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Tuesday, May 21, 2024

Politicians downplay a coalition crisis

UPDATED: Speculation and scenarios were swirling Wednesday after one of Norway’s two government coalition parties threatened to withdraw if forced to accept responsibility for thousands more refugees from Syria. The Liberal Party, one of the coalition’s two support parties in parliament, quickly offered to join the government if the Progress Party bows out, but the Liberals don’t have enough seats in parliament to ward off a government collapse.

The leaders of most all the parties represented in parliament were otherwise downplaying the threat posed Wednesday morning by the Progress Party’s deputy leader, Per Sandberg, when he said his party may pull out of its current two-party coalition with the Conservatives. State broadcaster NRK was interviewing many party officials live as they headed into what’s expected to be a final round of negotiations over how many more refugees Norway should accept, and they all tried to fend off Sandberg’s ultimatum.

Up to Solberg to decide
Even Sandberg’s own party leader, Progress Party boss Siv Jensen who also serves as Norway’s finance minister, later told reporters that she viewed his comments during a live debate on Norwegian Broadcasting (NRK) Wednesday morning as “reflections” as he simply “thought out loud.” She said she was looking forward to learn what the negotiations on refugee numbers would lead to, and added that there “was no debate within the party” on whether it should withdraw from the government.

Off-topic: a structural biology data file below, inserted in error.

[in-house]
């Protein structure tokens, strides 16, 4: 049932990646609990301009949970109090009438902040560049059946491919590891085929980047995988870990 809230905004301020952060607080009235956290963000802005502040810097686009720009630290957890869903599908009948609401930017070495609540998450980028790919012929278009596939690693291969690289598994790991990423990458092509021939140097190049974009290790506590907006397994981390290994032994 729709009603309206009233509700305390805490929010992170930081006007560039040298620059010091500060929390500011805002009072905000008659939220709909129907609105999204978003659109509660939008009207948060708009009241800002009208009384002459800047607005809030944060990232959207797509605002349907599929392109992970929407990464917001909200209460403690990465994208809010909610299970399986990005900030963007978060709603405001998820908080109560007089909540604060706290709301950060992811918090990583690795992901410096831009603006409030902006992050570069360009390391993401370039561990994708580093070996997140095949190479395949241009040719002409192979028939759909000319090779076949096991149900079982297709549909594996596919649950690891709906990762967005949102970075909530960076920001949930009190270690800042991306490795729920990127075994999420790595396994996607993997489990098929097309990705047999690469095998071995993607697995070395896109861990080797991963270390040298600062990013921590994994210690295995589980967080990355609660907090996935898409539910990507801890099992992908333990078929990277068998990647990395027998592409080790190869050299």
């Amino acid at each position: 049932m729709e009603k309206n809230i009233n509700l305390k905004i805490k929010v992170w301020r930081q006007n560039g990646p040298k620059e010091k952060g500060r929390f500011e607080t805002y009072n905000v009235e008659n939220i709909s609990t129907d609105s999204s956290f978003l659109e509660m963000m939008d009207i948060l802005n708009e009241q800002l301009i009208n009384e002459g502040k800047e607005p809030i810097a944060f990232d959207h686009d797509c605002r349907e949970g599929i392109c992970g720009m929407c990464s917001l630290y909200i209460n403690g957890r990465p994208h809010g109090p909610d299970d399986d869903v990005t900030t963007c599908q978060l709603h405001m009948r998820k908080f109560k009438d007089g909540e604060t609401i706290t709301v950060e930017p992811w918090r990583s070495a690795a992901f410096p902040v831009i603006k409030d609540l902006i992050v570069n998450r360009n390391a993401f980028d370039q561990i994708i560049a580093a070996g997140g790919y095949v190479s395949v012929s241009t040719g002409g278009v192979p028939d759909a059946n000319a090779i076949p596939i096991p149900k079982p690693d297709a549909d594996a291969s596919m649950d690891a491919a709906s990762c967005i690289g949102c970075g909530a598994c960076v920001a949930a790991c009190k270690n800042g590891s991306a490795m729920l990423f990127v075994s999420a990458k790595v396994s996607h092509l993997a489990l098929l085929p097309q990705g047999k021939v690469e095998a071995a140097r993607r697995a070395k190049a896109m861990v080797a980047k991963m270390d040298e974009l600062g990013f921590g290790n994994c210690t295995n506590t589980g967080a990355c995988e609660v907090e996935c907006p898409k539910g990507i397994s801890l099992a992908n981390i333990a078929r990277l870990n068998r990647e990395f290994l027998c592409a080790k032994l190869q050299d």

The party officials also noted that only the prime minister, Conservatives’ leader Erna Solberg, can call for a vote of confidence (kabinettspørsmål) in the parliament and most agree that’s the last thing she wants to do. Solberg has long sought a compromise on the thorny refugee issue that would allow her government to remain in power. She was upbeat Wednesday morning, telling reporters that she thought her government “can live well with the result” of the negotiations over refugee numbers. “In a minority government, you have to live with proposals you don’t always agree with,” Solberg told NRK.

Solberg would be in a tough spot, however, if she were to lose her government partner that won 16.3 percent of the vote in the last national elections. Her Conservatives won 26.8 percent, while the Liberals won only 5.2 percent. Together, the Conservatives and the Liberals would have only slightly more than Labour alone, which remains the largest single party in parliament after winning 30.8 percent of the last vote.

Partnerships in play
If Labour were to team up again with its former left-center government partners, or other opposition parties, it could form a new government. On the other hand, if Solberg were to go it alone without the Progress Party but with the Liberals, she may continue to win majority support on various issues from both the Progress Party and the current coalition’s other support party, the Christian Democrats, which won 5.6 percent of the vote.

The various partnerships would play a critical, if unpredictable, role. Meanwhile the possibility remained that the Progress Party will remain in the government even with a demand to accept more refugees. Numbers being bandied about in the media on Wednesday, based on leaks, included 8,000 (instead of 10,000) refugees to be taken in over a three- (instead of two-) year period. The Conservatives may be able to live with that and convince the Progress Party to do the same.

Sandberg, meanwhile, is known for not always representing a majority within his own party. The Liberals’ leader, Trine Skei Grande, said she was standing by “to help the country get a new government if the Progress Party pulls out.” Berglund



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